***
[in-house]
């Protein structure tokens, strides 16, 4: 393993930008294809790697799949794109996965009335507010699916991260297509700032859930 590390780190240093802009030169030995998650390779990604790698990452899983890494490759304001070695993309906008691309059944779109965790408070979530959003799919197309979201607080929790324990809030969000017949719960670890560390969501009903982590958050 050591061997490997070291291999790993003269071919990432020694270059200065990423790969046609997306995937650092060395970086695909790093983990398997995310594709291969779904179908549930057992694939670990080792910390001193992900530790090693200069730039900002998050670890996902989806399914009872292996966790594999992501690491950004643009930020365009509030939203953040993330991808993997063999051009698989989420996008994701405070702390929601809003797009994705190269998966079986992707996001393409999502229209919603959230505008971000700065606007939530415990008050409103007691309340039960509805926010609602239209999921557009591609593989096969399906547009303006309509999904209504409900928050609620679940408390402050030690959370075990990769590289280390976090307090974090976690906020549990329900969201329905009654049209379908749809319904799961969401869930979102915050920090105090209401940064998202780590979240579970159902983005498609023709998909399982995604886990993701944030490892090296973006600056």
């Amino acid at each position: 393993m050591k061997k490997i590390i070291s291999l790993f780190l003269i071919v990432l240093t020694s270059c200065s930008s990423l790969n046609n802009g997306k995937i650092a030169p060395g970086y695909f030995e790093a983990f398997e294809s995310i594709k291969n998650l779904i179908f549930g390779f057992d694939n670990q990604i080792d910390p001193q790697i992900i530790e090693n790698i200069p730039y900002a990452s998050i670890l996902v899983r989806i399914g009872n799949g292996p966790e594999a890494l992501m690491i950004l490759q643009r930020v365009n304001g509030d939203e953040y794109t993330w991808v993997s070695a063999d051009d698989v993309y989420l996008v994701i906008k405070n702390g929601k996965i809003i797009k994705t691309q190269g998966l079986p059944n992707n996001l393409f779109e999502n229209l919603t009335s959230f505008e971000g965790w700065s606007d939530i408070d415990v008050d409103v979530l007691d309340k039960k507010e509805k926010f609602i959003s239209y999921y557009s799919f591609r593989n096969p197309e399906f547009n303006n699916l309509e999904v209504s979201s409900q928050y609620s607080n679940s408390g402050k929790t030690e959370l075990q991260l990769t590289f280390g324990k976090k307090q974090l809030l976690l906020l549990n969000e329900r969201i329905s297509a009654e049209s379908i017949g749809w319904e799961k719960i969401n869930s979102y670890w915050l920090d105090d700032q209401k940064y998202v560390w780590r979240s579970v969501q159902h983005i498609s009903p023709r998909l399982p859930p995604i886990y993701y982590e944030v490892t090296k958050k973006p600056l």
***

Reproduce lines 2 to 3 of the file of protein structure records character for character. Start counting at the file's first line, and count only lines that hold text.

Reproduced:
């Protein structure tokens, strides 16, 4: 393993930008294809790697799949794109996965009335507010699916991260297509700032859930 590390780190240093802009030169030995998650390779990604790698990452899983890494490759304001070695993309906008691309059944779109965790408070979530959003799919197309979201607080929790324990809030969000017949719960670890560390969501009903982590958050 050591061997490997070291291999790993003269071919990432020694270059200065990423790969046609997306995937650092060395970086695909790093983990398997995310594709291969779904179908549930057992694939670990080792910390001193992900530790090693200069730039900002998050670890996902989806399914009872292996966790594999992501690491950004643009930020365009509030939203953040993330991808993997063999051009698989989420996008994701405070702390929601809003797009994705190269998966079986992707996001393409999502229209919603959230505008971000700065606007939530415990008050409103007691309340039960509805926010609602239209999921557009591609593989096969399906547009303006309509999904209504409900928050609620679940408390402050030690959370075990990769590289280390976090307090974090976690906020549990329900969201329905009654049209379908749809319904799961969401869930979102915050920090105090209401940064998202780590979240579970159902983005498609023709998909399982995604886990993701944030490892090296973006600056």
């Amino acid at each position: 393993m050591k061997k490997i590390i070291s291999l790993f780190l003269i071919v990432l240093t020694s270059c200065s930008s990423l790969n046609n802009g997306k995937i650092a030169p060395g970086y695909f030995e790093a983990f398997e294809s995310i594709k291969n998650l779904i179908f549930g390779f057992d694939n670990q990604i080792d910390p001193q790697i992900i530790e090693n790698i200069p730039y900002a990452s998050i670890l996902v899983r989806i399914g009872n799949g292996p966790e594999a890494l992501m690491i950004l490759q643009r930020v365009n304001g509030d939203e953040y794109t993330w991808v993997s070695a063999d051009d698989v993309y989420l996008v994701i906008k405070n702390g929601k996965i809003i797009k994705t691309q190269g998966l079986p059944n992707n996001l393409f779109e999502n229209l919603t009335s959230f505008e971000g965790w700065s606007d939530i408070d415990v008050d409103v979530l007691d309340k039960k507010e509805k926010f609602i959003s239209y999921y557009s799919f591609r593989n096969p197309e399906f547009n303006n699916l309509e999904v209504s979201s409900q928050y609620s607080n679940s408390g402050k929790t030690e959370l075990q991260l990769t590289f280390g324990k976090k307090q974090l809030l976690l906020l549990n969000e329900r969201i329905s297509a009654e049209s379908i017949g749809w319904e799961k719960i969401n869930s979102y670890w915050l920090d105090d700032q209401k940064y998202v560390w780590r979240s579970v969501q159902h983005i498609s009903p023709r998909l399982p859930p995604i886990y993701y982590e944030v490892t090296k958050k973006p600056l």